Holding an advanced degree in addition to a J.D. may enhance a candidate’s chances of landing a law teaching job. A word of caution here: pursuing an advanced degree merely for the sake of increasing one’s marketability is not recommended. First and foremost, candidates must have a genuine interest in the discipline in which they are contemplating earning the degree.
That said, the most common degrees held by law faculty are Ph.D.s or the equivalent (e.g. S.J.D., J.S.D., D.Phil.) A recent compilation of data suggests that about 50% of the entry-level faculty hired in 2018 had either a Ph.D. or equivalent degree, a general increase from about 26% of candidates in 2011.*
Anecdotally, the people most likely to pursue an advanced degree in order to become a law teacher are those who:
- Want to expand their legal training with intensive training from another discipline;
- Have not had the opportunity to publish any scholarly writing; and/or
- Have good, but not stellar, badges of teaching ability (for example, they performed well academically but attended a less selective law school).
One advantage of earning an advanced degree, particularly a Ph.D., is that it provides the opportunity to produce a body of scholarly work. Although the number of years spent earning a Ph.D. depends on the program, it always will be longer than a one-year LL.M. program or a two-year fellowship or VAP; hence, there simply is more time to write and publish articles.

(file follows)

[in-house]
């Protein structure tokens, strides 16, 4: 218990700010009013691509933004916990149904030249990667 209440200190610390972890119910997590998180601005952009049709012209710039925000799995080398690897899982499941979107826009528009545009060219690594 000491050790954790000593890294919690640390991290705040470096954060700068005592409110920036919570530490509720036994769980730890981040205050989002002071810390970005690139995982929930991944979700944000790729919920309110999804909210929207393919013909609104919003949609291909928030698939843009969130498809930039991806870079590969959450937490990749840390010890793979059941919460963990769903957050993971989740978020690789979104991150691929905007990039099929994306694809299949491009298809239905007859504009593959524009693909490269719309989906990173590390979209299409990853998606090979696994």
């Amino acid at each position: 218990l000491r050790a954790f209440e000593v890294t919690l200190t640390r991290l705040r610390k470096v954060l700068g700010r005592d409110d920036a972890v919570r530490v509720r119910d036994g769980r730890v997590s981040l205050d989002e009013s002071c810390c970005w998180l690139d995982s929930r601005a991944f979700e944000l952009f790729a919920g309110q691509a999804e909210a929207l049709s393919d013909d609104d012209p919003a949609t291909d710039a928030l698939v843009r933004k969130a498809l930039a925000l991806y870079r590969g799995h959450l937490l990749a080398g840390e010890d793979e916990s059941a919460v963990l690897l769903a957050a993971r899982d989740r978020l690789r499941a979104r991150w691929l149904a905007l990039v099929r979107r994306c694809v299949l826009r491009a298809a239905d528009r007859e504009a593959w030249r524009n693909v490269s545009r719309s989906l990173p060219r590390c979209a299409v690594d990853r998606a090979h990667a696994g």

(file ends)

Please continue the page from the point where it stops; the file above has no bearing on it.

A Ph.D. also may boost your standing in the eyes of hiring committees if your J.D. is from a less selective law school. It is less clear that an LL.M. will function the same way.
For schools seeking to encourage interdisciplinary work, having a Ph.D. from another discipline could be a market advantage.
Earning a Ph.D. certainly will take longer than doing a law fellowship or a VAP. Depending on the field of study, the writing for a dissertation may not be similar to law review writing. In some disciplines, the writing may be more descriptive than normative, while normative writing is a characteristic of much legal writing. Not having the opportunity to teach can be a disadvantage, both in terms of the marketability of your candidacy and the practical impact of not having taught a law school course should you land a job. The salary during a Ph.D. program may be lower than the salary paid to a law fellow or VAP.